Medicinal Merits of Wine

Mandrake (Mandragora officinarum)

"Abscesses and foul ulcers may be treated with fresh leaves of mandrake and wax-salve, wounds with its root and honey or oil, or with hemlock added to wheat and neat wine." (Pliny, Natural History XXVI.145)

The antiseptic action of wine is due to the presence of the polyphenol, malvoside, which is also the principle pigment in red wines. (There is a colorless equivalent in white wines.) This pigment is already in the grapes, but it is combined with a carbohydrate, and so is not then an antiseptic. During the fermentation process, however, the wine's acidity allows it to split free and become active. Aging of the wine increases the amount of freed malvoside and so increases the wine's antibacterial power.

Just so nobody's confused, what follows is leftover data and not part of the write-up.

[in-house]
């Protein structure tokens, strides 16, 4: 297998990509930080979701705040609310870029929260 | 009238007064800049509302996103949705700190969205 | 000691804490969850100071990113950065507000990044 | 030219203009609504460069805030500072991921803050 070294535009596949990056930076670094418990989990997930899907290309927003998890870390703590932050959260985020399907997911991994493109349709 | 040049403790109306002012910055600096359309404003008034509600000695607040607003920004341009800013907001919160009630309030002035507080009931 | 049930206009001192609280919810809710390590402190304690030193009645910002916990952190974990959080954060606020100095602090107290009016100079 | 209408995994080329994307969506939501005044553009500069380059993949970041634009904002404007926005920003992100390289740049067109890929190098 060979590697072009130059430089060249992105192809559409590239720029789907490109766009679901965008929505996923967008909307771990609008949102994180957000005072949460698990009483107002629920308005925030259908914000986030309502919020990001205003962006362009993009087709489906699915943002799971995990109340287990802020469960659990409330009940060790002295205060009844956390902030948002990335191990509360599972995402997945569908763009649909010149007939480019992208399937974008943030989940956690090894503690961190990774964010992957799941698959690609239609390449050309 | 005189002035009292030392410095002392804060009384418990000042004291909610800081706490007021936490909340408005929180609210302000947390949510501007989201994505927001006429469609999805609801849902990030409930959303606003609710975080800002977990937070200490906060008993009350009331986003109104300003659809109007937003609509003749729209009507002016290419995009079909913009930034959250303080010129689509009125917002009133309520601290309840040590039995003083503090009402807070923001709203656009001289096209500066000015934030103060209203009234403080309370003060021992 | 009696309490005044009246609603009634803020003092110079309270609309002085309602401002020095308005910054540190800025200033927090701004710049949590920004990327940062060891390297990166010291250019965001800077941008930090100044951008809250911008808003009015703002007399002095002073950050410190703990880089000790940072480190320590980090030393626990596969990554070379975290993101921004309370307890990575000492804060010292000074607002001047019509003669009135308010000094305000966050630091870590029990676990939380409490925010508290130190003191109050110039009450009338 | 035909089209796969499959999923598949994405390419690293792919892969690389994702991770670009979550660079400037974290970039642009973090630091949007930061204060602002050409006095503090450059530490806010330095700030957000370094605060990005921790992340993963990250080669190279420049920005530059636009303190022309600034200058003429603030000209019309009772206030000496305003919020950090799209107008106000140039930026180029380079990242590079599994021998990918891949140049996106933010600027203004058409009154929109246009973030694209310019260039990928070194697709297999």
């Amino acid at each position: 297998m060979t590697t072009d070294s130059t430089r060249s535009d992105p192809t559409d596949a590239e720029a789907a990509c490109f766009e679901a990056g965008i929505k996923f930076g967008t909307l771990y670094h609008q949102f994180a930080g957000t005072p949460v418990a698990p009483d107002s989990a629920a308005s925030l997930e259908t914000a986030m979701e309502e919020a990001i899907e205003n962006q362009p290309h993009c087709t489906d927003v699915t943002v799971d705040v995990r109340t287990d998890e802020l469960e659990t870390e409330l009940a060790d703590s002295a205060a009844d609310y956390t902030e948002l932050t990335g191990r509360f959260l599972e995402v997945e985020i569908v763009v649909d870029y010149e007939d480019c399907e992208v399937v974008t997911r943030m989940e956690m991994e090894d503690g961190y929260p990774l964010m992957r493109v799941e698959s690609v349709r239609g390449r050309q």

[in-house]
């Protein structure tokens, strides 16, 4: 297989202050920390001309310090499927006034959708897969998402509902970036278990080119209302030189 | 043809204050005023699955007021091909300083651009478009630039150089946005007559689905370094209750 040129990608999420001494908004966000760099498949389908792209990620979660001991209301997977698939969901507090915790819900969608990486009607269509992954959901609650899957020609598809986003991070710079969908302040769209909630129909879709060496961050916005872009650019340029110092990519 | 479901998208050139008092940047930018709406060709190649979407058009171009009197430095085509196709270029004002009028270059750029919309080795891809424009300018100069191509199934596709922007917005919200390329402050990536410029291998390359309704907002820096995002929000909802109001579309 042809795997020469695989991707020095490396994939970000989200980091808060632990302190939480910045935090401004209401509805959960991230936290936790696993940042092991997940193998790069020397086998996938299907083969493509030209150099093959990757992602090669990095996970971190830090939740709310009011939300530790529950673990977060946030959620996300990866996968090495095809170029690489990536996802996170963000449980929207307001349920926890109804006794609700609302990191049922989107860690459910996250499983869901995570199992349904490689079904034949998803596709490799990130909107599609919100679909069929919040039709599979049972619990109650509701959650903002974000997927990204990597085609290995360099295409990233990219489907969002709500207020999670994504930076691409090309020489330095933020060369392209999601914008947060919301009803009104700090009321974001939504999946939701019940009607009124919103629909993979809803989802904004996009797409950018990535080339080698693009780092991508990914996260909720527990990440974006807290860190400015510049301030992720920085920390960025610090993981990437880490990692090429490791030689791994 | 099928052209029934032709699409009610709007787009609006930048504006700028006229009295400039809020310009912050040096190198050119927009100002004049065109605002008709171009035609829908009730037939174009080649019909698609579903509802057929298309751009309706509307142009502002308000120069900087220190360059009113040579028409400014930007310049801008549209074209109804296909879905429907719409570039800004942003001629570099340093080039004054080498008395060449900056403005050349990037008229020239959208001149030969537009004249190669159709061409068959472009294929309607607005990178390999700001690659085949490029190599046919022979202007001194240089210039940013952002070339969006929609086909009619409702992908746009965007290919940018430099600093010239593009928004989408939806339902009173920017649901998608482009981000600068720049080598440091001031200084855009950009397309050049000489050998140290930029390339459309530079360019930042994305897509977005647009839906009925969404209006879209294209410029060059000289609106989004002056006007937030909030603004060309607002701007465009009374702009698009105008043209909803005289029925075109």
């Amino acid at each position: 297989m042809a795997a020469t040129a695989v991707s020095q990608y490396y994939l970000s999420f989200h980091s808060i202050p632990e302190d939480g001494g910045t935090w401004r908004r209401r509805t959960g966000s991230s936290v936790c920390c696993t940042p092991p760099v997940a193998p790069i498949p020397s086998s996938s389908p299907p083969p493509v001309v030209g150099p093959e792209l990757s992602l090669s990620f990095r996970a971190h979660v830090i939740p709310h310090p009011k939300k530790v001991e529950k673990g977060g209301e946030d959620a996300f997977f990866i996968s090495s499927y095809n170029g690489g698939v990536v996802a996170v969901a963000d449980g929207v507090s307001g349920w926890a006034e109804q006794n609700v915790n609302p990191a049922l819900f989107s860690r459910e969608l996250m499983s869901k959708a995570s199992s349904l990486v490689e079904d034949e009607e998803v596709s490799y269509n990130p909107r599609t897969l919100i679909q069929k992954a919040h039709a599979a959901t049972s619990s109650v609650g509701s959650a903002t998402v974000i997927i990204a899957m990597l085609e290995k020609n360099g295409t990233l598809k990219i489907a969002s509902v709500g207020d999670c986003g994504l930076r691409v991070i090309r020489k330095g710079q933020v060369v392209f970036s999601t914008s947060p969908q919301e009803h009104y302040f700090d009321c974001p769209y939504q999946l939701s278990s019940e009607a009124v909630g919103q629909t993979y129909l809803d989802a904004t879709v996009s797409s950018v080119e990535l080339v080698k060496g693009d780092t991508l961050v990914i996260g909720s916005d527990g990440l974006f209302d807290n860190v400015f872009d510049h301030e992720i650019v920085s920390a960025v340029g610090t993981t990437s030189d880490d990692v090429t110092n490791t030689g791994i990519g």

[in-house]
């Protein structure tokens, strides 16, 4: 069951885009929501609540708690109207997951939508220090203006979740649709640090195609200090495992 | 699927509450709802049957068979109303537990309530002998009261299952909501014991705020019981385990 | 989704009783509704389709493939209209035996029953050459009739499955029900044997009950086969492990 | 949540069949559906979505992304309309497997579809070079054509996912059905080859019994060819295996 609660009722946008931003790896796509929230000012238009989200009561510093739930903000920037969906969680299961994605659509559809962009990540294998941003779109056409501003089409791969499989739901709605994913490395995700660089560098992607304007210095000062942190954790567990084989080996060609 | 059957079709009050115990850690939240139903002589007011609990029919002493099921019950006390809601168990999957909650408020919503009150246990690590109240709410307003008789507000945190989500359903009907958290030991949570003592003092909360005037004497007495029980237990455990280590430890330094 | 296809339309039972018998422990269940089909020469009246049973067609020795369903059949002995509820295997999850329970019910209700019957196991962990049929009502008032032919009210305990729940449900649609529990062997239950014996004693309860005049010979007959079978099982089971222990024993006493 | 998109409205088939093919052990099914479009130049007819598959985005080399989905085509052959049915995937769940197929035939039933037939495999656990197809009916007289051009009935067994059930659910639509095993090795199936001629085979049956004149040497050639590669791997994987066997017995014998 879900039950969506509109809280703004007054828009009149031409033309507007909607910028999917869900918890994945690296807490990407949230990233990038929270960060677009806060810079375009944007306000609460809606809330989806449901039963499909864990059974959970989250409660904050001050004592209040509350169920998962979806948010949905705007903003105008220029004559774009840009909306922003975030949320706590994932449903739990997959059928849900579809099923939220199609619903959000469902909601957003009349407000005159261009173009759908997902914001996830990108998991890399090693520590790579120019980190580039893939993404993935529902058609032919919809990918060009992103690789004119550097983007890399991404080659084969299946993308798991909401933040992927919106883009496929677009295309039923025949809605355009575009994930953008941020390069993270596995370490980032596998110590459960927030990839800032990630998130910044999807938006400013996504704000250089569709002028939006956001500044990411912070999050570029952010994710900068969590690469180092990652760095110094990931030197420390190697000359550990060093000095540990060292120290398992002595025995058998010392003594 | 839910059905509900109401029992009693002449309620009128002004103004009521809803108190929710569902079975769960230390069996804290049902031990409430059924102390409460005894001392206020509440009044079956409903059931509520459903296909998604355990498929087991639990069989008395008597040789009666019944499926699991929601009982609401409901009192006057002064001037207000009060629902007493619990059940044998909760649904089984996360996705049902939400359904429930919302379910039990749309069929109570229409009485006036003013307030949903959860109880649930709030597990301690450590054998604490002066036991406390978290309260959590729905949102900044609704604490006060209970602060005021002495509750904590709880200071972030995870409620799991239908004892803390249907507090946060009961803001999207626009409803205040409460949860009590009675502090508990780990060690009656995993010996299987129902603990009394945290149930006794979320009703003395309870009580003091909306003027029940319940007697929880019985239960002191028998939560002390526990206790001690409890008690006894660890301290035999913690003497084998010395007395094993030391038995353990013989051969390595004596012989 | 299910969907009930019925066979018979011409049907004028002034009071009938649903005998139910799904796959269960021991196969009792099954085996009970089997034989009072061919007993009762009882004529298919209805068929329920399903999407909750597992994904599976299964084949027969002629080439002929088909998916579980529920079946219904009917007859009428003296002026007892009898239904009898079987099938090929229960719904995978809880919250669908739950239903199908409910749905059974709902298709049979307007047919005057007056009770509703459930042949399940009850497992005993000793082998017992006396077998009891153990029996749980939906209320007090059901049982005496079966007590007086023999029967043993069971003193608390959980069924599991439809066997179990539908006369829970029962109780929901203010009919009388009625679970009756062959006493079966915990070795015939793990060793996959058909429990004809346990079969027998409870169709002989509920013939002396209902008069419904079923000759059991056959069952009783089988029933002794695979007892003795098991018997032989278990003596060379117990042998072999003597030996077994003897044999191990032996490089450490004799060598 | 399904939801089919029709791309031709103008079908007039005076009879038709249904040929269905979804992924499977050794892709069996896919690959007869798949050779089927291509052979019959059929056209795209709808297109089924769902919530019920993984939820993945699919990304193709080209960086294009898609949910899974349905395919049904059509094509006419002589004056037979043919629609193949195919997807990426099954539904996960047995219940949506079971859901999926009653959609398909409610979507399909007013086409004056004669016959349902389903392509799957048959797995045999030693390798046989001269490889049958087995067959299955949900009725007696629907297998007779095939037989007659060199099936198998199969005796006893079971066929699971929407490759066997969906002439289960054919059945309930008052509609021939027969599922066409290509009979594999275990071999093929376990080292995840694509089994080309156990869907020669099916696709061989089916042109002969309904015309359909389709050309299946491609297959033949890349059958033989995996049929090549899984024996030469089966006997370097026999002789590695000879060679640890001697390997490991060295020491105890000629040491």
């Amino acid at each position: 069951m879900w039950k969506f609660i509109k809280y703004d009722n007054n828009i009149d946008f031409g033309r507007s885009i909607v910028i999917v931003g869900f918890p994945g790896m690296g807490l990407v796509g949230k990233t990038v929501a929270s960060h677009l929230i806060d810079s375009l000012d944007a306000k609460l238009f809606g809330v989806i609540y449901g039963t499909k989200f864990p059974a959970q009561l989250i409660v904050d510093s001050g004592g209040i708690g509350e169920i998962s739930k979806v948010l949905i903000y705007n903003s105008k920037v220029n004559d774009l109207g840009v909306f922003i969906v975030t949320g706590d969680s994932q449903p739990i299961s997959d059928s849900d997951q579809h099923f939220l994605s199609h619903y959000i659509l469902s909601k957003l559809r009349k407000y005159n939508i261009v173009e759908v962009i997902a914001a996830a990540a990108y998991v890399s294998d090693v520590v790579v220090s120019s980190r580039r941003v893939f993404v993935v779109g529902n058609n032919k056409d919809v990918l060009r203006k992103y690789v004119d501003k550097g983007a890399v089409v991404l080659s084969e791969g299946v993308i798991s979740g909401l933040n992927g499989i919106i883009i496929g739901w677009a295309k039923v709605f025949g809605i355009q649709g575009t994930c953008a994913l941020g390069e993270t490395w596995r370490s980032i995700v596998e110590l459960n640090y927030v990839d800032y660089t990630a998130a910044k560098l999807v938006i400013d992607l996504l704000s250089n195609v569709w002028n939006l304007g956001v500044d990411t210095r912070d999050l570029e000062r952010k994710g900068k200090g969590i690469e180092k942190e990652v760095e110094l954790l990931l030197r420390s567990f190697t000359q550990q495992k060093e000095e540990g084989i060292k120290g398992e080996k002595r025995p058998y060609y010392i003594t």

But the ability for wine to heal a wound is quite limited: the active principles quickly bind to proteins in the damaged area of the skin and become inactive. Still, keeping a dressing well-soaked with wine, along with the other readily available antibacterial—honey—was probably one of the more effective treatments of its day.